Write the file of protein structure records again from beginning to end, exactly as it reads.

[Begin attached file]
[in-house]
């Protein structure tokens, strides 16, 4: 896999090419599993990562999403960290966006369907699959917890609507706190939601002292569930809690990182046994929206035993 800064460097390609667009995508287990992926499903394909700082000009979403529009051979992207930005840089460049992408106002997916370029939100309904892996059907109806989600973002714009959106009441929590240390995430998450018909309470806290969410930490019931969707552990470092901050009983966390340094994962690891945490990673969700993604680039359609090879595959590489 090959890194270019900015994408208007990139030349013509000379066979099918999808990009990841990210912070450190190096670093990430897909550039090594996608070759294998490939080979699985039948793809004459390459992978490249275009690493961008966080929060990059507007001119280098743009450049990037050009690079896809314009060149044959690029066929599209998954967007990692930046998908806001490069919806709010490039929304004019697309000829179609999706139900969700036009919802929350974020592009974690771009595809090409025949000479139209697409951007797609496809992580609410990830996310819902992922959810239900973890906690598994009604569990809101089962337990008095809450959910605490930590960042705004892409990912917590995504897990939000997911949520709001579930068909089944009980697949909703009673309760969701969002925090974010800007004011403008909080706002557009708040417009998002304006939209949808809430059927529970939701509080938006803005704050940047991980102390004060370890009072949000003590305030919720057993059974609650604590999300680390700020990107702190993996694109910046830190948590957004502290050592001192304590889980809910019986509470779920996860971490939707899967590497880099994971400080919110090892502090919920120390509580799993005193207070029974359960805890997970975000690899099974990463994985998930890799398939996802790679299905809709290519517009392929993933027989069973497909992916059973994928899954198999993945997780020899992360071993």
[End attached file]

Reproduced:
[in-house]
């Protein structure tokens, strides 16, 4: 896999090419599993990562999403960290966006369907699959917890609507706190939601002292569930809690990182046994929206035993 800064460097390609667009995508287990992926499903394909700082000009979403529009051979992207930005840089460049992408106002997916370029939100309904892996059907109806989600973002714009959106009441929590240390995430998450018909309470806290969410930490019931969707552990470092901050009983966390340094994962690891945490990673969700993604680039359609090879595959590489 090959890194270019900015994408208007990139030349013509000379066979099918999808990009990841990210912070450190190096670093990430897909550039090594996608070759294998490939080979699985039948793809004459390459992978490249275009690493961008966080929060990059507007001119280098743009450049990037050009690079896809314009060149044959690029066929599209998954967007990692930046998908806001490069919806709010490039929304004019697309000829179609999706139900969700036009919802929350974020592009974690771009595809090409025949000479139209697409951007797609496809992580609410990830996310819902992922959810239900973890906690598994009604569990809101089962337990008095809450959910605490930590960042705004892409990912917590995504897990939000997911949520709001579930068909089944009980697949909703009673309760969701969002925090974010800007004011403008909080706002557009708040417009998002304006939209949808809430059927529970939701509080938006803005704050940047991980102390004060370890009072949000003590305030919720057993059974609650604590999300680390700020990107702190993996694109910046830190948590957004502290050592001192304590889980809910019986509470779920996860971490939707899967590497880099994971400080919110090892502090919920120390509580799993005193207070029974359960805890997970975000690899099974990463994985998930890799398939996802790679299905809709290519517009392929993933027989069973497909992916059973994928899954198999993945997780020899992360071993």